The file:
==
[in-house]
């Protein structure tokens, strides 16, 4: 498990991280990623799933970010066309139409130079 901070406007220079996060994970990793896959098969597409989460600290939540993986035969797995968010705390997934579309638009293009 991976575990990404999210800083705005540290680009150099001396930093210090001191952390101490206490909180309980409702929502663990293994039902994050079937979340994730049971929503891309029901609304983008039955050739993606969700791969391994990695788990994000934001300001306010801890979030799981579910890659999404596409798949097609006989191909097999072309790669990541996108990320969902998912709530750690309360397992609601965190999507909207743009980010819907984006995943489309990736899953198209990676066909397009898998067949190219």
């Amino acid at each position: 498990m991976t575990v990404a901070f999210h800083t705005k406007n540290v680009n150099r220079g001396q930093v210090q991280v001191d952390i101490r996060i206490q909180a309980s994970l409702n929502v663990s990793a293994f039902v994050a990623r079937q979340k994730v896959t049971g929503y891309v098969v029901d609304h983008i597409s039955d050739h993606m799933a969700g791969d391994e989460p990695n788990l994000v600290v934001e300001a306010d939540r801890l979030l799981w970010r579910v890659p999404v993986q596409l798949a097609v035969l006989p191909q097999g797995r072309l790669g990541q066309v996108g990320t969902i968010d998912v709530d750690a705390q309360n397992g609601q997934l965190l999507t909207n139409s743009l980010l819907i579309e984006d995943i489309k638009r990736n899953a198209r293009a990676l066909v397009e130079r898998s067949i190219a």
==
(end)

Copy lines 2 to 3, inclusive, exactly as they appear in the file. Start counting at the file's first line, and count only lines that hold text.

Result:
């Protein structure tokens, strides 16, 4: 498990991280990623799933970010066309139409130079 901070406007220079996060994970990793896959098969597409989460600290939540993986035969797995968010705390997934579309638009293009 991976575990990404999210800083705005540290680009150099001396930093210090001191952390101490206490909180309980409702929502663990293994039902994050079937979340994730049971929503891309029901609304983008039955050739993606969700791969391994990695788990994000934001300001306010801890979030799981579910890659999404596409798949097609006989191909097999072309790669990541996108990320969902998912709530750690309360397992609601965190999507909207743009980010819907984006995943489309990736899953198209990676066909397009898998067949190219």
């Amino acid at each position: 498990m991976t575990v990404a901070f999210h800083t705005k406007n540290v680009n150099r220079g001396q930093v210090q991280v001191d952390i101490r996060i206490q909180a309980s994970l409702n929502v663990s990793a293994f039902v994050a990623r079937q979340k994730v896959t049971g929503y891309v098969v029901d609304h983008i597409s039955d050739h993606m799933a969700g791969d391994e989460p990695n788990l994000v600290v934001e300001a306010d939540r801890l979030l799981w970010r579910v890659p999404v993986q596409l798949a097609v035969l006989p191909q097999g797995r072309l790669g990541q066309v996108g990320t969902i968010d998912v709530d750690a705390q309360n397992g609601q997934l965190l999507t909207n139409s743009l980010l819907i579309e984006d995943i489309k638009r990736n899953a198209r293009a990676l066909v397009e130079r898998s067949i190219a």